Welcome to One Year In, a feature in which Eater sits down for a chat with the chefs and owners of restaurants celebrating their one year anniversary.
Passion Food's Gus DiMillo and Jeff Tunks [Photo: Adele Chapin/Eater.com]
Last October, Passion Food Hospitality's Jeff Tunks and Gus DiMillo added to their restaurant portfolio with a twofer in Foggy Bottom, opening the contemporary, Americana-themed tavern District Commons and its sister restaurant next door, the fast-casual Burger Tap & Shake. Now, on the eve of opening their newest restaurant, Fuego Cocina and Tequileria in Clarendon, Tunks and DiMillo reflect on their first anniversary in Foggy Bottom. Here, they chat with Eater about revitalizing the neighborhood, the challenges of opening their first fast-casual concept, why doctors are lining up for cheeseburgers, hosting Oprah for lunch, and how late night chicken dinners helped draw in GW students.
How did you come up with the concept?
GD: At the time there were so many Belgian places being opened, so many French, we thought we were doing so many incredible things here in this country, why not do something that shows off all these small farmers and co-ops that are going on? JT: We've had some unique timings with our restaurant openings. We opened up Acadiana the week Katrina hit, doing the Louisiana-style restaurant. We opened up PassionFish the week in October 2008 when the banks failed. This was obviously with the economy in mind when we opened this restaurant. This was our first restaurant this far west, and we realized with the university next door, the Metro stop, the full-time residents, we wanted a concept that would be very approachable, price-point wise, feeling-wise.
And were you actively looking in Foggy Bottom?
JT: Our landlord here is Boston Properties, and we have our best tenant-landlord relationship with them. They are also our landlord over at Acadiana and out at Passionfish. So they approached us and said, "We have a great development that's going to revitalize this part of the city and we'd like you to be part of it." And after walking through the floor plans with them at their office and on site with hardhats we saw what a great — GD: Potential it had. They're always right. When he said he had a great spot, he really meant it. You can't beat the demographics.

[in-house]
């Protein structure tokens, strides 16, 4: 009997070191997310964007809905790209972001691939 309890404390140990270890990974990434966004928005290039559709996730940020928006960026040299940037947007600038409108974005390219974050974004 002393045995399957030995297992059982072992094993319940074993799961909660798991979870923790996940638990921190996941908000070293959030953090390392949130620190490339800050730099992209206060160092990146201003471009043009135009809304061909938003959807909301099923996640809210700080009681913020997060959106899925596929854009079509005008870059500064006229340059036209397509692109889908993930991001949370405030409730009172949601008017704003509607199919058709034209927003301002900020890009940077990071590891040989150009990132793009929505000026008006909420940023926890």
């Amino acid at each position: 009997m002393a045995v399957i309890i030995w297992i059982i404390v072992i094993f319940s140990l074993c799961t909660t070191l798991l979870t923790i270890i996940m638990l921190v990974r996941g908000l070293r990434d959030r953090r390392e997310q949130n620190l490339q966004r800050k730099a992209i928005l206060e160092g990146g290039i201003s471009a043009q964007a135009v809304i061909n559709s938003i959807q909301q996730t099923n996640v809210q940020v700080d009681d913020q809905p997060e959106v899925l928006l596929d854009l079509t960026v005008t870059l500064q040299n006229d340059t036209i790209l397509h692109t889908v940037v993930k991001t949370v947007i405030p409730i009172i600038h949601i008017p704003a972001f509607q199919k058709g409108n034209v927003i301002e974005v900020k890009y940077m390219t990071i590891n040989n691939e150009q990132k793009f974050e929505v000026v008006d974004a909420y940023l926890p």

And this area seems so much more revitalized in just a year.
JT: It was very I think under-served for many years. We were down here for pre-opening. This complex opened up in stages. I think Devon & Blakely might've been first open, and then the other fast-casuals: Roti, Sweetgreen, Whole Foods, Circa — there was a line out the door for all those every day at noon. Where did people eat lunch before this whole project was here? What really sealed the deal for us is the opportunity to do the two-in-one concept. Having the opportunity to do the fast-casual in what I think is one of the most visible, viable corners in the city was a great addition for us. GD: The space was too big for one restaurant, just perfect to do two.
Was that one of the challenges to opening this as opposed to your other restaurants? Having two in one?
JT: It still is a challenge. GD: It's amazing how much comes out of that kitchen. JT: The restaurant is very linear, but the kitchen is very narrow. It's like a spine, because the kitchen goes all the way from here to BTS. Our biggest challenge has been the limitation of the size of the back of the house. because of all the food that has to come here to support both restaurants, with all the the meat we cut in-house and grind in-house. GD: Well, the whole nature of what you are trying to do. Everything is made in house.
So are there things you've learned throughout the year to make this run smoother?
JT: We've had to. That's one thing about being a restaurateur. You have to be able to adapt to your challenges. We've staggered our start time for a lot of our prep staff. It's a time management juggling act. We've always done this style of restaurant where we can limit our reservations to a certain number of people until we get our sea legs. When you have a fast-casual, you really can't control anything. So we decided to open [BTS] first so we could have all hands on deck. People were in line a half hour before we even opened. And here, you can't call up a bakery and order more buns. We make them. It's really about anticipating sales and needs and then being able to fluctuate to the rhythm of business.